NEED YOUR HELP - Re: SB 819 - Please contact your Texas Senator to ask for their support!

[This is a message I've sent to our friends and family, asking everyone to contact their Texas State Senator and asking for their support of SB 819]

As you may know, we've become very concerned with getting the state of Texas to require meningitis vaccines for college students. To that end, we testified in front of the Higher Education Committee in support of SB 819 last week. This bill concerns a VERY important health issue for the citizens of Texas and a personal issue for our family. TOMORROW (or Friday) the bill is being argued on the senate floor and we need your help getting senator support.

(At the bottom of the post is the letter I submitted along with SB 819 that provides some information about Jamie, the bill and the disease)

About the Bill, Briefly - This bill will require incoming college freshmen (who live in on-campus dorms) to prove that they have been immunized against bacterial meningitis. If this legislation was in place two years ago, Jamie would not be wrapping up her 6th month in the hospital. Of course, this bill also has Opt Out language so that those families who are opposed to these types of vaccines are not forced to immunize their children against their wishes.

What you can do! - Please, please email or call your state senator ASAP [click to see which Senator represents you] to tell them (nicely) that you want to prevent this terrible disease from harming anyone else and that they should support SB 819. We need all the support we can get, and your voices are the only way to reach these Senators.

If you need to read some information on Jamie or the bill before sending, please use, edit or paraphrase the letter (below) if you need to. We really appreciate your help here, so thank you so very much.

All our best,
Jamie, Patsy, Nick, KC, Roni and the rest of Jamie's dedicated family and friends.

Jamie Ann Schanbaum is a lifelong Texan. She was born in Dallas on October 4, 1988 and recently began studying at The University of Texas at Austin to be a pharmacist. She is a charming, bright and funny young woman. Jamie loves to laugh, dance and play with her animals. If it weren’t for her extraordinary character and charitable personality, Jamie would have been just another college student in Austin. However, Jamie is not an ordinary young woman. As a high school student, she woke up at 5 am many times to help serve breakfast at one of Austin’s soup kitchens. She taught campers how to SCUBA dive at Camp Longhorn. She truly radiates compassion and love. Jamie makes her friends’ lives better and their burdens lighter. She is one of those individuals that you meet once and remember for the rest of your life. Unfortunately, on November 13, 2008, that life was very nearly cut short when she contracted a bacterial infection, specifically, the meningococcus bacteria. Even though she survived, the life that she enjoyed ended on that day due to an easily preventable infection.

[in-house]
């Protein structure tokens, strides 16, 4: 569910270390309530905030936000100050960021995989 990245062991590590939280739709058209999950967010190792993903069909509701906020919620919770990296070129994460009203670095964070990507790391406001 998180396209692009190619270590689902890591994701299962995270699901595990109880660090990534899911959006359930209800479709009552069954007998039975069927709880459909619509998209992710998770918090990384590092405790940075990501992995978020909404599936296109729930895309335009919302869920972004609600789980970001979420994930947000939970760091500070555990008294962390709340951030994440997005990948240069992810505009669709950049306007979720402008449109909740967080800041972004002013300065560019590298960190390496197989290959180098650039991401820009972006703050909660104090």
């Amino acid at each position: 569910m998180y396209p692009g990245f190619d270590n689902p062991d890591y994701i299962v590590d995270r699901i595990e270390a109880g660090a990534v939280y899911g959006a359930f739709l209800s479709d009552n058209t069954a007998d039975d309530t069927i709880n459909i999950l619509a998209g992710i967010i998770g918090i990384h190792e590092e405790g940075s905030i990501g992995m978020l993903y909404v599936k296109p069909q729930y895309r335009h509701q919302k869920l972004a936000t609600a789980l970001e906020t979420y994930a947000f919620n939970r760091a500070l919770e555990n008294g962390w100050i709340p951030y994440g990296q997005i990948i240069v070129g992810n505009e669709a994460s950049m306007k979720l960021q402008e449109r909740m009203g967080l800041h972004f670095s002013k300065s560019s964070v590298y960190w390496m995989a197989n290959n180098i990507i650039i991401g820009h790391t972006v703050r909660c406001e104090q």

Typically, the meningococcus bacteria manifest itself in one of two ways. The more common type of infection is called meningococcal meningitis (commonly referred to as simply “Meningitis”); this is the more typical manifestation of the disease. Jamie contracted the less common and more violent version of the bacteria, Meningococcemia. Instead of attacking Jamie’s nervous system, as happens in most meningococcus cases, the meningococcus bacteria infected Jamie’s blood, which typically leads to death or, for the luckiest individuals who contract this disease, only amputations. Despite quick actions and attentive care provided by her doctors at Seton Medical Center, the infection took hold almost immediately. There was little that her doctors could do once the infection had set in. On February 6, 2009, doctors at St. Joseph Hospital in Houston amputated both of Jamie’s legs below her knees and removed the most of her digits on her hands (luckily, parts of both of her thumbs and two of her fingers remain). Jamie’s courage throughout this fight cannot be understated. She gritted her teeth and faced this challenge head-on, but there is a huge difference between Jamie recovering from this devastating illness and not having to have faced it at all. If Jaime had been immunized from the meningococcus bacteria with a readily available vaccine, this heartbreaking situation could have been avoided. Our efforts on Jamie’s behalf are intended to help others avoid the pain and trauma that Jamie has had to experience. Jamie will battle the effects of this disease for the rest of her life and it is important to her that she is able to show her friends, family and those around her that this dreadful situation could have been avoided.
Jamie carries on with the support of her mother, Patsy, and her siblings, Nicholas, KC and Roni. Jamie is constantly talking about being back at school, and, finally, after being in the hospital for almost six months, she sees that her goal is almost realized. She still has several months of painstaking rehabilitation ahead of her, but with the help of her family and friends, she will endure her trials and surpass all expectations as she’s done in the past. As was noted earlier, this young woman’s spirit is bright and pure. Jaime’s family has tracked her amazing progress on a blog so that her supporters can follow along. They welcome everyone to follow Jamie’s story at the URL at the bottom of this page. Jamie’s is a story of perseverance and character; its lessons are universally applicable. We simply wish that Jamie did not have to endure this pain so that others can avoid it.